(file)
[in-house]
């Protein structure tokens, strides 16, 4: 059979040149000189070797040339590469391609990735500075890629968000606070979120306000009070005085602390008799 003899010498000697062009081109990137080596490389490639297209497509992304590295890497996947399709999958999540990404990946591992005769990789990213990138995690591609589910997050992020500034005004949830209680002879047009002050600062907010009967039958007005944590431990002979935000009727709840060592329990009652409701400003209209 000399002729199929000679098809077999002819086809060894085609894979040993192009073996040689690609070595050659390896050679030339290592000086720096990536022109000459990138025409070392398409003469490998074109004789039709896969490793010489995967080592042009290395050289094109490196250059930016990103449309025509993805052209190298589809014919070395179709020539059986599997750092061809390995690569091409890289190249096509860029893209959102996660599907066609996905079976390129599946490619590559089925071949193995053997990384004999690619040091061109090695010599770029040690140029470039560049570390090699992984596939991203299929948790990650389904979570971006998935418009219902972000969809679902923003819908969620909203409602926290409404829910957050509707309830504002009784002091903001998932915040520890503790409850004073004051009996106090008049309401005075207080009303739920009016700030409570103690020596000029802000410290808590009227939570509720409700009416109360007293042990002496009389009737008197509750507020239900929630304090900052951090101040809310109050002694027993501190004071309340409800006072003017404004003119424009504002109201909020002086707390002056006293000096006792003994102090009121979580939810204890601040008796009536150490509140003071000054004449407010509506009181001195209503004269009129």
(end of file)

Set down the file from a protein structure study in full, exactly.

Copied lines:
[in-house]
């Protein structure tokens, strides 16, 4: 059979040149000189070797040339590469391609990735500075890629968000606070979120306000009070005085602390008799 003899010498000697062009081109990137080596490389490639297209497509992304590295890497996947399709999958999540990404990946591992005769990789990213990138995690591609589910997050992020500034005004949830209680002879047009002050600062907010009967039958007005944590431990002979935000009727709840060592329990009652409701400003209209 000399002729199929000679098809077999002819086809060894085609894979040993192009073996040689690609070595050659390896050679030339290592000086720096990536022109000459990138025409070392398409003469490998074109004789039709896969490793010489995967080592042009290395050289094109490196250059930016990103449309025509993805052209190298589809014919070395179709020539059986599997750092061809390995690569091409890289190249096509860029893209959102996660599907066609996905079976390129599946490619590559089925071949193995053997990384004999690619040091061109090695010599770029040690140029470039560049570390090699992984596939991203299929948790990650389904979570971006998935418009219902972000969809679902923003819908969620909203409602926290409404829910957050509707309830504002009784002091903001998932915040520890503790409850004073004051009996106090008049309401005075207080009303739920009016700030409570103690020596000029802000410290808590009227939570509720409700009416109360007293042990002496009389009737008197509750507020239900929630304090900052951090101040809310109050002694027993501190004071309340409800006072003017404004003119424009504002109201909020002086707390002056006293000096006792003994102090009121979580939810204890601040008796009536150490509140003071000054004449407010509506009181001195209503004269009129």